Overdose Fatality Review

Kendra Viner, the public health department’s opioid surveillance program manager, said the city has been planning an overdose fatality review for the past year, but it’s been delayed by legal challenges.


By Grace Shallow

Chinese Fentanyl in Kensington

Philadelphia Health Commissioner Thomas Farley told the Post that tackling overprescription is one of the city’s three prongs in confronting the opioid crisis.

In addition to developing policies that would prevent doctors from overprescribing pain medication, he said, the city’s Department of Public Health is also trying to reduce the bureaucratic hurdles that confront opioid users seeking treatment. That sticking point has become increasingly pressing with the rise of fentanyl, the short half-life of which means the window for intervention is far narrower than that of traditional opioids like heroin.

The department also hopes to make naloxone – the opioid overdose antidote – more widely available to the public, and is convening open training sessions across the city to educate members of the public on how to recognise and treat opioid overdoses.

Farley said he was not familiar with the Trump administration’s efforts to stem the production of fentanyl at its Chinese source. His department “would love to be able to reduce the supply to the streets of Philadelphia”, he said, with an important caveat: “I don’t expect that to happen anytime soon.”


By Owen Churchill

Ventilation Fan Noise

The air management agency will investigate if someone complains, but it doesn’t take preemptive action to ensure that loud noise doesn’t become a problem, spokesman James Garrow explained in an email. So far, no one has complained to the agency about PMC’s ventilation fans.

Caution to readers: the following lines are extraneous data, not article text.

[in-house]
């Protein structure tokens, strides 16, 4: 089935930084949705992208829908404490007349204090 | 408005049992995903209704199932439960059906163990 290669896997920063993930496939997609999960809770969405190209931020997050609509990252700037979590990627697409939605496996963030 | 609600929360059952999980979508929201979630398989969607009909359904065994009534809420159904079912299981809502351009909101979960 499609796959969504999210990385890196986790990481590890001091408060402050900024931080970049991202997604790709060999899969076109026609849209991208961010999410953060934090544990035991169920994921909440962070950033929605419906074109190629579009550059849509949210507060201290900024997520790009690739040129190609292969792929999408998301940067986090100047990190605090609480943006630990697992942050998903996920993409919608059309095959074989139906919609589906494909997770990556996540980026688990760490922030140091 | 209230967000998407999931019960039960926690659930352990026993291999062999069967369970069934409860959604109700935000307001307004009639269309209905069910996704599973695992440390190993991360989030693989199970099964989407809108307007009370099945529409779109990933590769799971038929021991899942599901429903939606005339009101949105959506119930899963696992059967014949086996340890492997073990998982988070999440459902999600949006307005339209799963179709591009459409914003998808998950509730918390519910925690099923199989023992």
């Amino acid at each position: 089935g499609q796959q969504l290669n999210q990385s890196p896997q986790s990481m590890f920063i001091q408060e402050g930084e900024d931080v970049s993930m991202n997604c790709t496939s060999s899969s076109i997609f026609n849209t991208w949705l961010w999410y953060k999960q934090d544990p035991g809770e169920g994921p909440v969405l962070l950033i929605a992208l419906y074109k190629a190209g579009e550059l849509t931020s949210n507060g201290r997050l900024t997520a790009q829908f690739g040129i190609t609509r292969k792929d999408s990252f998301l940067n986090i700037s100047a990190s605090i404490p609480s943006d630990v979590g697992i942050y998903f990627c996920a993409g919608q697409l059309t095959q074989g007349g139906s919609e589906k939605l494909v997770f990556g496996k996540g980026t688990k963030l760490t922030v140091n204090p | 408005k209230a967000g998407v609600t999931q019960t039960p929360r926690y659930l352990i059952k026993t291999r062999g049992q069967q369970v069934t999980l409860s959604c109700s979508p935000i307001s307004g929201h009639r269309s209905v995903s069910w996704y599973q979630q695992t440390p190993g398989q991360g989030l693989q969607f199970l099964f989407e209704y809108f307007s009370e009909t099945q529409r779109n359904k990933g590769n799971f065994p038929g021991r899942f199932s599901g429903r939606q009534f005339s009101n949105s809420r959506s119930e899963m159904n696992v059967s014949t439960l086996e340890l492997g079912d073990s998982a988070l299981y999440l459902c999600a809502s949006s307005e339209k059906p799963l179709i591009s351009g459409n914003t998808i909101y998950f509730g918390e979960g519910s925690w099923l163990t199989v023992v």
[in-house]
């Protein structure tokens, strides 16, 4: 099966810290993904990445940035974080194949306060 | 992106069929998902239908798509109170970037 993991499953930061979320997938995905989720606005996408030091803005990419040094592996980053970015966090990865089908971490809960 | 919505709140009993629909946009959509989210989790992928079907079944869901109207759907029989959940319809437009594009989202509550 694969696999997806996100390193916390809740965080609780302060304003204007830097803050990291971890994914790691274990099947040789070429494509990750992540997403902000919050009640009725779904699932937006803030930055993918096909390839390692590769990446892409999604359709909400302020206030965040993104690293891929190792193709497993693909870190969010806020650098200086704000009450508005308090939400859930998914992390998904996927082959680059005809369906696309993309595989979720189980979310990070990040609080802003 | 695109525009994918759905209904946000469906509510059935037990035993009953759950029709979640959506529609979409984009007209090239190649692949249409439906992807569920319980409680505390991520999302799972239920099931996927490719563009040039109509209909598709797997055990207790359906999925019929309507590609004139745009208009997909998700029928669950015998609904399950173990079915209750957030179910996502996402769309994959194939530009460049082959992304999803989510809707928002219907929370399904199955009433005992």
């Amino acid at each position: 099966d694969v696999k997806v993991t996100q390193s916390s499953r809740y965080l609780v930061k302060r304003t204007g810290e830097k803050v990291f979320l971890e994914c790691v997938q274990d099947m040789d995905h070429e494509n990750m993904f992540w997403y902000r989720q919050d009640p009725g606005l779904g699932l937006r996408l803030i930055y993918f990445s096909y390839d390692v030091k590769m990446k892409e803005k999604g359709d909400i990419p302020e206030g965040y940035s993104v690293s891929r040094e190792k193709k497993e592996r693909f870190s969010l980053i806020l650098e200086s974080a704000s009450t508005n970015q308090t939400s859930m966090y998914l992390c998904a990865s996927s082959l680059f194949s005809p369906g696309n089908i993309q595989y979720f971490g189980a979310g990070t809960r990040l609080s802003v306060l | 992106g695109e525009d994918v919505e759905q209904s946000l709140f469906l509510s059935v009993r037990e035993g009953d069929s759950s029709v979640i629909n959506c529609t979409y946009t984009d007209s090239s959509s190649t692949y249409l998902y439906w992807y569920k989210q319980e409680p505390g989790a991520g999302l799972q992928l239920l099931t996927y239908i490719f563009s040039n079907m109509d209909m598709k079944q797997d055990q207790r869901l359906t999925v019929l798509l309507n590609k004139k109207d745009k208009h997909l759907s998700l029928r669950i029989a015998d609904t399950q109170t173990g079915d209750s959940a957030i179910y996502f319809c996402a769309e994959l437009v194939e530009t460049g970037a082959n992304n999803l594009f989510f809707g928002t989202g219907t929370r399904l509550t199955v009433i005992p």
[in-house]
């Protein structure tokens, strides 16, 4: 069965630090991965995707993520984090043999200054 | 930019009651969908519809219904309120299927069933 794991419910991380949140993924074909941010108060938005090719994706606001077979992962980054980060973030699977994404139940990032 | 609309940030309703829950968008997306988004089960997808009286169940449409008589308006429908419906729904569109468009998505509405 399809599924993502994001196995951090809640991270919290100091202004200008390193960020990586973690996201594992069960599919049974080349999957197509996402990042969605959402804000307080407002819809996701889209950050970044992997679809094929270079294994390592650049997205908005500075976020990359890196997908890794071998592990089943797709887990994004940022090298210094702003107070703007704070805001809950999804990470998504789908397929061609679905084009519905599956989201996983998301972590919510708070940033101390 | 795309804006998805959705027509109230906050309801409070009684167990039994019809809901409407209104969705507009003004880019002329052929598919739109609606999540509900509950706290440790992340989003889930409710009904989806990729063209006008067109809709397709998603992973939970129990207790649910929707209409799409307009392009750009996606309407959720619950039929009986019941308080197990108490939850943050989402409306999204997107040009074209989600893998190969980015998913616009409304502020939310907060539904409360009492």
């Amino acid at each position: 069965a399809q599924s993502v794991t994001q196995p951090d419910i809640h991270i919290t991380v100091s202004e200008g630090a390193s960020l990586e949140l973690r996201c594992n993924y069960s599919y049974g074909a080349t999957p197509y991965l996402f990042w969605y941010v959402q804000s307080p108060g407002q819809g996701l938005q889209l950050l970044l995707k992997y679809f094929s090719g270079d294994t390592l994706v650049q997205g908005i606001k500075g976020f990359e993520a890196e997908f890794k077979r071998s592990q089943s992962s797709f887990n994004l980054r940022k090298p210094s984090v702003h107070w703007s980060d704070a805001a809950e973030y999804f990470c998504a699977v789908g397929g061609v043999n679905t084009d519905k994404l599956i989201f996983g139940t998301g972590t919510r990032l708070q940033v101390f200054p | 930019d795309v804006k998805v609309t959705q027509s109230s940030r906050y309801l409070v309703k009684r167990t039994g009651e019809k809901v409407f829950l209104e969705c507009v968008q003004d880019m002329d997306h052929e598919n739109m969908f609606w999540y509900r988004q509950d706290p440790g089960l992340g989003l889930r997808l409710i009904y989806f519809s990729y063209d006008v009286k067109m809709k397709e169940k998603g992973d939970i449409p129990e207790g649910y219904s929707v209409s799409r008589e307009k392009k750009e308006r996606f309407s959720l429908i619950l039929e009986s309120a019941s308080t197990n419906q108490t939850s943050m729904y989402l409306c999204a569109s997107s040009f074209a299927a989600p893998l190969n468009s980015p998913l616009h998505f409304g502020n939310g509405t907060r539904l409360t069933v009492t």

By Inga Saffron

Starbucks Needle Disposal Boxes

“We really want to see more businesses taking on this responsibility and realizing that this is not only in the best interest of their customers, but also their staff who will have to worry about potential sticks if needles just end up in the trash,” Herens said.

Herens says it’s clearly a response to the opioid epidemic, but it also benefits others, such as diabetics, who inject themselves for health reasons.


By Pat Loeb

Childhood Lead Poisoning Report

Last week, DOH released the 2017 Childhood Lead Poisoning Surveillance Report, confirming that the number of poisoned kids remains oppressively intractable with 2,206 poisonings that year. This doesn’t come as a surprise to anyone, of course, because there is still toxic lead paint in many homes with young children.



Drop in Life Expectancy

They were victims of two tragedies – drug overdoses and homicides – now so prevalent in Philadelphia that they’ve helped drive down life expectancy in the nation’s sixth largest city.

Premature deaths have been increasing since 2015, according to the report released this month by the Philadelphia department of public health. Life expectancy began to fall after 2014, the city says. For men, it was 72.4 in 2017, down from 73.2 in 2013. Women had a longer life expectancy at 79.7, but that number has stopped improving.


By Erin Durkin

Rise in Cocaine and Fentanyl Deaths

“It is worth warning people at nightclubs who might use cocaine recreationally about the possibility of fentanyl contamination,” opioids program manager Kendra Viner of the Philadelphia Department of Public Health told BuzzFeed News. But overall, only about 2% of seized cocaine vials in Philadelphia are contaminated by fentanyl.


By Dan Vergano

Naloxone Distribution

Per department spokesperson James Garrow, last year’s distribution efforts ramped up considerably. More than 26,500 doses of naloxone were distributed among first responders, law enforcement agencies, the city’s jail system, and community organizations. By the end of last year, that circulation had nearly doubled to more than 47,700 doses doled out citywide.


By Max Marin

Opioids Guidance

Guidelines such as those written by the CDC and the Philadelphia Department of Public Health hope to reduce the availability of prescription opioids as one solution to combat the epidemic. Instead of opioid medication for pain management, these guidelines recommend that providers offer non-pharmacological treatment such as physical and behavioral therapies. Unfortunately, most people cannot access these treatments or are unaware how they can help — both concerns that likely contributed to the opioid crisis in the first place.


By Amy Janke